Antec P180 Review, Part 2: The Whole Nine Yards

Cases|Damping
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FANS

The simplest way to set up the fans in the P180 is to plug the stock fans into a spare Molex connector and leave it at that. However, most users will want to remove the thick 38mm fan in the power supply chamber during installation, while others will want to install an extra fan in the front or in the VGA duct.

The PSU chamberfan is attached to a plastic bracket that allows it to be removed without unscrewing it. It is quite simple to remove, but the method is not obvious. Unclip it by pressing the lever into the case while pulling the whole unit out. Reinstall by reversing the process. It's easiest to use your fingers to grip the inside of the fan and your thumb to press the lever.


Click to download a movie clip of the fan installation (696 KB).

An empty fan bracket comes installed at the front of the case for those who want to install a front fan. The installation process is the same as for the fan in the PSU duct.


120mm fans are installed using a bracket that clips easily into place.


The 38mm PSU chamber fan installed on the fan bracket and ready to be clipped into place.

Unlike the 120mm fans, installing the 80mm fan in the VGA duct is a lengthy process. The mounting holes for the fan are inside the VGA duct, which means it must be fully disassembled before the fan can be installed. The VGA duct consists of two halves that are held together by five screws. Like the sleeve for the duct, the screws mate with the plastic frame and the same issue of durability is present.


The mounting holes for the 80mm fan are located inside the VGA duct.

Once the duct is disassembled, it's a simple matter to screw in an 80mm fan using the included fan screws. The choice of fan is important because it protrudes above the surface of the duct. The standard 25mm thick fan that we tried first made it impossible to reinstall the duct with our choice of VGA card — our card was too tall to provide the clearance necessary. Every high performance VGA card in the SPCR lab was the same height (about 5mm above the top edge of the PCI bracket), so a 20mm thick fan was used instead.

The 20mm fan allowed the duct to be properly installed, but the fan was flush against the VGA card. Reversing the direction of the fan (making the duct an exhaust instead of an intake) put the fan blades in contact with the VGA card, making it unsafe to use the fan in this configuration.

Fan Characteristics

All of the fans used during testing, including the stock Antec fans, were also tested individually outside the P180 so they could be compared to other known fans.

P180: Fan Characteristics
Fan
Setting
CFM
SPL
Antec 120 x 25mm TriCool
H
75
39 dBA/1m
M
47
31 dBA/1m
L
28
20 dBA/1m
Antec 120 x 38mm TriCool
H
64
30 dBA/1m
M
55
27 dBA/1m
L
39
23 dBA/1m
Nexus 120 x 25mm
12V
42
23 dBA/1m
7V
25
18 dBA/1m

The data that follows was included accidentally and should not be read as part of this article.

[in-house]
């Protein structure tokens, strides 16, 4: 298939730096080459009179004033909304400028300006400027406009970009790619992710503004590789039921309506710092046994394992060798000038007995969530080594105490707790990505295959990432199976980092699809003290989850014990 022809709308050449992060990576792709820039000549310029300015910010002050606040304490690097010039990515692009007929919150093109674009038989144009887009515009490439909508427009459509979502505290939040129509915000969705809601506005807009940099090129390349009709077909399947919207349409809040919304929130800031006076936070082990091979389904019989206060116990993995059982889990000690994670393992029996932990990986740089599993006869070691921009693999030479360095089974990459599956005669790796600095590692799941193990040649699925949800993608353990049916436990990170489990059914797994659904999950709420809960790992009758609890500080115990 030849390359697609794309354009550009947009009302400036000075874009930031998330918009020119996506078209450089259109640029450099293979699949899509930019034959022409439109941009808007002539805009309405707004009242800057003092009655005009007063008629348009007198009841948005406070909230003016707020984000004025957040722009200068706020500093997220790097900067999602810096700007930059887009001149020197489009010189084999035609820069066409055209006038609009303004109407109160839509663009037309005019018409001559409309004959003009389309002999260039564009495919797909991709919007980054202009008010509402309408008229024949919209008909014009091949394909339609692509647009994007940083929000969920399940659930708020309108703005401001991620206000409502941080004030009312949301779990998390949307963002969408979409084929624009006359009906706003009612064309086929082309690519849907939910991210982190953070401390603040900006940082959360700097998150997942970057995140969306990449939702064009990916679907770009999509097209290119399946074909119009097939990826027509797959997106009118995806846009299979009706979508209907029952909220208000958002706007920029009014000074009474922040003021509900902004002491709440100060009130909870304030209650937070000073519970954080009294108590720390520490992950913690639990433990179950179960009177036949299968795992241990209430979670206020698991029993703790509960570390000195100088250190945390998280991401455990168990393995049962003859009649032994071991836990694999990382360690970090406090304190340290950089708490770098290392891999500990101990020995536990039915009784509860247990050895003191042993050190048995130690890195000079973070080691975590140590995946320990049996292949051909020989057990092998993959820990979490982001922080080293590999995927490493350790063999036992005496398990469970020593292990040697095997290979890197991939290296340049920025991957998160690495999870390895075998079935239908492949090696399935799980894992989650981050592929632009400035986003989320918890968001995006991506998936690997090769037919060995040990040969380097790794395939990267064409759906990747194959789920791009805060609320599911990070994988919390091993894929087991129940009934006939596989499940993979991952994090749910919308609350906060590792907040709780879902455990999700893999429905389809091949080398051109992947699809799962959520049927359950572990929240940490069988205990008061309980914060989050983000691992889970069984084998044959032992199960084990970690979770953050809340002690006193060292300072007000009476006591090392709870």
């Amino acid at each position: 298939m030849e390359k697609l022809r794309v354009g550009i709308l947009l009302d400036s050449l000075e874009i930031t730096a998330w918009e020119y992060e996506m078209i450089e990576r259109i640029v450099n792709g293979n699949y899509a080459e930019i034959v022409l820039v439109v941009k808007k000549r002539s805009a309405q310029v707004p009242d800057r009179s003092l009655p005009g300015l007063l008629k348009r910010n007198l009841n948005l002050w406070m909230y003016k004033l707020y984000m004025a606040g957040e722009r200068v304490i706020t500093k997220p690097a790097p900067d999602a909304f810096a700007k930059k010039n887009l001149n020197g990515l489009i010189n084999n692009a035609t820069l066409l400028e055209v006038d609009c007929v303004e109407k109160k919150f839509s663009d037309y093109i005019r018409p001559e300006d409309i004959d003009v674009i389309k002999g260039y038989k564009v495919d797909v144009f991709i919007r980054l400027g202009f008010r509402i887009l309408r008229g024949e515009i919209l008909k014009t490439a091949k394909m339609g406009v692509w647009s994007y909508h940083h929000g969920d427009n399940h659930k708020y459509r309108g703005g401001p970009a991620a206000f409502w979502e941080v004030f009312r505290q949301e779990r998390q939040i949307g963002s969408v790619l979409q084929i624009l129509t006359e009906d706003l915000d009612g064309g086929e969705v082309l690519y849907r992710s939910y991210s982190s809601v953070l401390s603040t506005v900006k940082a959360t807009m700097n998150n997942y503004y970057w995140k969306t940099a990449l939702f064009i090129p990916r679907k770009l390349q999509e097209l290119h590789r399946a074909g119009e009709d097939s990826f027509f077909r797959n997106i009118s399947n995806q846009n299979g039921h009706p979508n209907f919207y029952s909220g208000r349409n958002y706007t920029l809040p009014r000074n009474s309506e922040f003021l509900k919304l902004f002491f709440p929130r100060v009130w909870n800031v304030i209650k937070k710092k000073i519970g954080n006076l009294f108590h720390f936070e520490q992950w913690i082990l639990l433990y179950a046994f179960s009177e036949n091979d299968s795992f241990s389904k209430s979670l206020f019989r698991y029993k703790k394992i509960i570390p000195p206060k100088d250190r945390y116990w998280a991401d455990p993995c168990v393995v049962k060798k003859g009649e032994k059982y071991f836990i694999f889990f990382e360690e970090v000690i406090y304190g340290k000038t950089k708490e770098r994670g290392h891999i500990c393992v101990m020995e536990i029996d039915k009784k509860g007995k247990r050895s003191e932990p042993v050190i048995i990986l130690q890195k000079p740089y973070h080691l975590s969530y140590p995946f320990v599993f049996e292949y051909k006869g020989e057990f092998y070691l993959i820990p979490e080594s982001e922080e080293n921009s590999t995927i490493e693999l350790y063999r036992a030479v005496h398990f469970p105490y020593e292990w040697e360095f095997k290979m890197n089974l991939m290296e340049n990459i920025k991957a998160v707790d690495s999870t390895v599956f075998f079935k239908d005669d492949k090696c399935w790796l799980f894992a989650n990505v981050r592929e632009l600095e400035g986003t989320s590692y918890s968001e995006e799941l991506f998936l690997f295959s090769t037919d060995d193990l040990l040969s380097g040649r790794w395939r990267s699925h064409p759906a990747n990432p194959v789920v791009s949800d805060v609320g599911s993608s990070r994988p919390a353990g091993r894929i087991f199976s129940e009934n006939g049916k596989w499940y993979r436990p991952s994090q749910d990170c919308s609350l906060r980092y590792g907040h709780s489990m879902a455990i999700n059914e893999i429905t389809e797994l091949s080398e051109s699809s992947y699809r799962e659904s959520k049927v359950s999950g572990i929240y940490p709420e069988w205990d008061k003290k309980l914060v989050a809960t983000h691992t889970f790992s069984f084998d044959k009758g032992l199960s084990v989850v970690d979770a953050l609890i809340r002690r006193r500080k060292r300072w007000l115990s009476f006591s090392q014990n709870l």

5V
16
<17 dBA/1m
Antec 80 x 20mm
12V
17
22 dBA/1m
7V
9
<17 dBA/1m
5V
4
<17 dBA/1m

The two 120mm TriCool models are quite different in character. The range of the thinner 25mm fan is quite amazing. This fan can be a monster or a model depending on how it is set. Of interest to the SPCR audience is the Low setting, which blows a respectable 28 CFM at an even more respectable 20 dBA/1m. The noise signature is quite smooth at this level, perhaps on par with the Nexus at 12V. Although the Nexus is slightly quieter for the amount of airflow it produces, the TriCool performs very well for a stock fan.

Although the thinner TriCool fans don't vibrate any more than usual, it is worth pointing out that, unlike in some other Antec cases, they are hard-mounted with screws. Soft mounting the fan with E.A.R. grommets produced an audible drop in the overall system noise. It measured only a decibel or so, but it was subjectively significant in a quiet system.

The 120x38mm TriCool has less range and is louder at the low end, though it is still far from loud. However, the character of the noise is dirtier. This fan has a low growl or rumble that makes is more immediately identifiable than its thinner cousin. It also vibrates a lot, which may explain the rumbling in its noise character. It is probably not acceptable for a demanding silent PC enthusiast.

The 80x20mm fan provided by Antec for the VGA duct is quite impressive, especially for a thin, low profile fan. Its noise character is smooth and fairly low pitched, and its maximum SPL of 22 dBA/1m is very modest. This fan is not normally included with the P180. It has no identifying markings whatsoever except the Antec label on the hub.

Fan Recordings

MP3: 120 x 25mm Antec TriCool, 10s Low, 5s Medium, 5s High: 20-31-39 dBA/1m

MP3 120 x 38mm Antec TriCool, 10s Low, 5s Medium, 5s High: 23-27-30 dBA/1m

MP3: 120 x 25mm Nexus, 8.8V: 35 CFM / 19 dBA/1m
MP3: 120 x 25mm Nexus, 12V: 41 CFM / 23 dBA/1m

MP3: 80 x 20mm Antec, 12V: 22 dBA/1m

HOW TO LISTEN & COMPARE

These recordings were made with a high resolution studio quality digital recording system. The microphone was 3" from the edge of the fan frame at a 45° angle, facing the intake side of the fan to avoid direct wind noise. The ambient noise during all recordings was 18 dBA or lower. It is best to download the sound files to your computer before listening.

To set the volume to a realistic level (similar to the original), try playing this Nexus 92mm case fan @ 5V (<17 dBA/1m) recording and set the volume so that it is barely audible. Then don't reset the volume and play the other sound files. Of course, all tone controls and other effects should be turned off or set to neutral. For full details on how to calibrate your sound system playback level to get the most valid listening comparison, please see the yellow text box entitled Listen to the Fans on page four of the article SPCR's Test / Sound Lab: A Short Tour.


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